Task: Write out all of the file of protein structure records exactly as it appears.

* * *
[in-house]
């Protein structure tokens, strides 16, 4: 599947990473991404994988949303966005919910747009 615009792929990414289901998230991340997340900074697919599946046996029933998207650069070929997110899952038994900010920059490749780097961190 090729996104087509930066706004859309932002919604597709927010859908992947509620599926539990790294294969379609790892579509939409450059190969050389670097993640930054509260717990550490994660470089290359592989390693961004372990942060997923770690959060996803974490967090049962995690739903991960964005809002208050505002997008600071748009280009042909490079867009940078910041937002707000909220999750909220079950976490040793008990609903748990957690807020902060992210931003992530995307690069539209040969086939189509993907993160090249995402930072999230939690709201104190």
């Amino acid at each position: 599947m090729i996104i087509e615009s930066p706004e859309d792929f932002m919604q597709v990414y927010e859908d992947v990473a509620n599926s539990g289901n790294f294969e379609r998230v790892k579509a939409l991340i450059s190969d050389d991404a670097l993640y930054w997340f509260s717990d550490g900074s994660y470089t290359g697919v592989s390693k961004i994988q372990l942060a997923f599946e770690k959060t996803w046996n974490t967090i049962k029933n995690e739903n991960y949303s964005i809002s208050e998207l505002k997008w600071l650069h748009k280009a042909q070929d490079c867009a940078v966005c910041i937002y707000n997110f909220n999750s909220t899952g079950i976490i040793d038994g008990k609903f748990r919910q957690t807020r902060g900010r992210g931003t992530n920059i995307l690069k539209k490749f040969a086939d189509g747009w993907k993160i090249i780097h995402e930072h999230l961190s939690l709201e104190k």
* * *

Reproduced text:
[in-house]
């Protein structure tokens, strides 16, 4: 599947990473991404994988949303966005919910747009 615009792929990414289901998230991340997340900074697919599946046996029933998207650069070929997110899952038994900010920059490749780097961190 090729996104087509930066706004859309932002919604597709927010859908992947509620599926539990790294294969379609790892579509939409450059190969050389670097993640930054509260717990550490994660470089290359592989390693961004372990942060997923770690959060996803974490967090049962995690739903991960964005809002208050505002997008600071748009280009042909490079867009940078910041937002707000909220999750909220079950976490040793008990609903748990957690807020902060992210931003992530995307690069539209040969086939189509993907993160090249995402930072999230939690709201104190």
């Amino acid at each position: 599947m090729i996104i087509e615009s930066p706004e859309d792929f932002m919604q597709v990414y927010e859908d992947v990473a509620n599926s539990g289901n790294f294969e379609r998230v790892k579509a939409l991340i450059s190969d050389d991404a670097l993640y930054w997340f509260s717990d550490g900074s994660y470089t290359g697919v592989s390693k961004i994988q372990l942060a997923f599946e770690k959060t996803w046996n974490t967090i049962k029933n995690e739903n991960y949303s964005i809002s208050e998207l505002k997008w600071l650069h748009k280009a042909q070929d490079c867009a940078v966005c910041i937002y707000n997110f909220n999750s909220t899952g079950i976490i040793d038994g008990k609903f748990r919910q957690t807020r902060g900010r992210g931003t992530n920059i995307l690069k539209k490749f040969a086939d189509g747009w993907k993160i090249i780097h995402e930072h999230l961190s939690l709201e104190k």